To test for Hardy-Weinberg equilibrium of the SNPs, a Chi2 test was applied. Also, the association of SNPs with the risk of CRC development and toxicity during adjuvant or first line chemotherapy was analysed using Chi2 test. The 5-year OS was calculated for all CRC patients (n = 596) from the date of surgery to date of all cause death, whereas the 5-year RFS was calculated for stage III CRC patients (n = 170) from the start of adjuvant treatment to date of CRC relapse or all cause death. Patients lost to follow-up were censored. The Kaplan–Meier method and log-rank test were used to evaluate the effects of polymorphisms and other covariates on survival analysis, reporting odds ratio (OR) and 95% confidence interval (CI). A p-value < 0.05 was considered to be significant. Analysis and plots were conducted using Stata MP v.14.


Patients characteristics

Demographic and clinicopathological data are shown in Table 1. Mean age at diagnosis was 69.4 years. Most of the CRC patients were male (56.7%), had a colon cancer (57.6%) stage II or III (73.4%), and a well/moderately differentiated tumour (75.0%). The lymph node ratio (LNR), i.e., the number of positive lymph nodes divided by the number of analysed lymph nodes, was calculated. In 69.3% of patients at least 12 lymph nodes were examined and 52.1% of patients were found to be node positive. In rectal cancer patients, 21.7% received radiotherapy prior to surgery. Radical surgery was achieved in 86.3% and chemotherapy was administered in 39.6% of the patients. Relapse status was known for all but one of the stage I-III patients and relapse was confirmed in 32.1%. Three (0.5%) patients had unknown status at the last follow-up and 362 (60.7%) were deceased of which 225 (37.8%) were cancer-specific deaths.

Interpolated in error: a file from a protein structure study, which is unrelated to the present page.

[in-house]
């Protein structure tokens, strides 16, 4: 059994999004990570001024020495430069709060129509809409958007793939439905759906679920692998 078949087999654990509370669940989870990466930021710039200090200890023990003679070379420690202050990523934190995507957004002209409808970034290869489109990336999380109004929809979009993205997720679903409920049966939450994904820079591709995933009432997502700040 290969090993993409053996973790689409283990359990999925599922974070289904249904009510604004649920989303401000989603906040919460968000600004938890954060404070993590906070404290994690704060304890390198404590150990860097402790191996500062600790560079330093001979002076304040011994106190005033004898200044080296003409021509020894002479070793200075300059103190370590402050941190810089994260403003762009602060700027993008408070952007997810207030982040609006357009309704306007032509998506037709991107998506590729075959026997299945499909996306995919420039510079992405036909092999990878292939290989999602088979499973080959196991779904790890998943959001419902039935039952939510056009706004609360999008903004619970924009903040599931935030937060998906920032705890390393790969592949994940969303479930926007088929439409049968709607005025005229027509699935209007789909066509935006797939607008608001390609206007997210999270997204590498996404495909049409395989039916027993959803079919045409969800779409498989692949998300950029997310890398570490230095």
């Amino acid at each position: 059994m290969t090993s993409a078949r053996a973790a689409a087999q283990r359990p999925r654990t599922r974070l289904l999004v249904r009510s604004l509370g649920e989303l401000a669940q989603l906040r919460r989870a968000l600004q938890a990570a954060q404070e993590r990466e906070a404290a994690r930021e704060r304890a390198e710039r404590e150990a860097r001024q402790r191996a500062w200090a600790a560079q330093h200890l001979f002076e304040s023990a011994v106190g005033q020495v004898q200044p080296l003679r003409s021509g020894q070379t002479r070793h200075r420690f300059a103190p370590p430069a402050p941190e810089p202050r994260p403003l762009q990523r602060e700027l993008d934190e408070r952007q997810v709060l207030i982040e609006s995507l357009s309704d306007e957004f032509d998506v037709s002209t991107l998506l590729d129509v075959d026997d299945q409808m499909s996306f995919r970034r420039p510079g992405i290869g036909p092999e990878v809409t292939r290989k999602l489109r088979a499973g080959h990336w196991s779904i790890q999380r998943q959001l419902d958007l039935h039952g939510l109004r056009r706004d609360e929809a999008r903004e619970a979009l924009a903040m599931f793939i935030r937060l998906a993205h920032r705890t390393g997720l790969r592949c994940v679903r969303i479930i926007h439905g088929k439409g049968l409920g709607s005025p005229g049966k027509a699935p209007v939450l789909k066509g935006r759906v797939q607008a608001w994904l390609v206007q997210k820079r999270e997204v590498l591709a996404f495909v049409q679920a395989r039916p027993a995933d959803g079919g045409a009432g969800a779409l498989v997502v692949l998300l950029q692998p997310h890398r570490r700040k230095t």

Table 1 Patient characteristics (n = 596)

Polymorphism distribution and its correlation with CRC risk

All the studied polymorphisms were in Hardy-Weinberg equilibrium in both CRC patients and healthy controls (Table 2). Table 3 summarizes the SNPs distribution in CRC cases and normal controls. As shown, the CC genotype of ERCC2-rs238406 and C allele of ERCC2-rs13181 were associated with a significantly increased risk of CRC, with odds ratios (95% CI) of 1.5 (1.1–2.0) and 1.4 (1.0–1.9), respectively (Table 3). To measure the combined effect of the two ERCC2 SNPs, patients and controls were grouped by having at least one favourable genotype (ERCC2-rs238406 C/A + A/A and ERCC2-rs13181 A/A) or unfavourable genotypes only (ERCC2-rs238406 C/C and ERCC2-rs13181 A/C + C/C), and compared. The odds ratio (95% CI) was increased to 1.8 (1.3–2.6) for patients with the unfavourable genotypes (Table 3). There were no statistically significant correlations between genotype distributions and age, gender, tumour location, tumour stage, tumour differentiation, lymph node metastasis, and other cancer characteristics assessed in the current study (data not shown).

Table 2 Genotype distributions in colorectal cancer patients and healthy controls
Table 3 Comparison of polymorphisms between colorectal cancer patients and controls

Polymorphisms and toxicity

Polymorphisms displaying a significant correlation with toxicity are presented in Table 4. In patients receiving adjuvant chemotherapy, the ERCC1-rs11615 genotype T/T was significantly associated with stomatitis (p = 0.03), and significantly more patients with the ERCC2-rs13181 C allele needed dose reduction compared to patients with the A/A genotype (p = 0.02). Among patients receiving first-line chemotherapy, significantly more patients with the ERCC1-rs11615 C allele suffered from nausea compared to those with the T/T genotype (p = 0.04). Also, eye reactions and thrombocytopenia were more common in patients with the ERCC2-rs13181 C allele compared to the A/A genotype (p = 0.006 and p = 0.004, respectively). Furthermore, the ERCC2-rs238406 C/C genotype was associated with a higher frequency of thrombocytopenia (p = 0.03).

Table 4 Polymorphisms and toxicity due to treatment of colorectal cancer patients

Survival analysis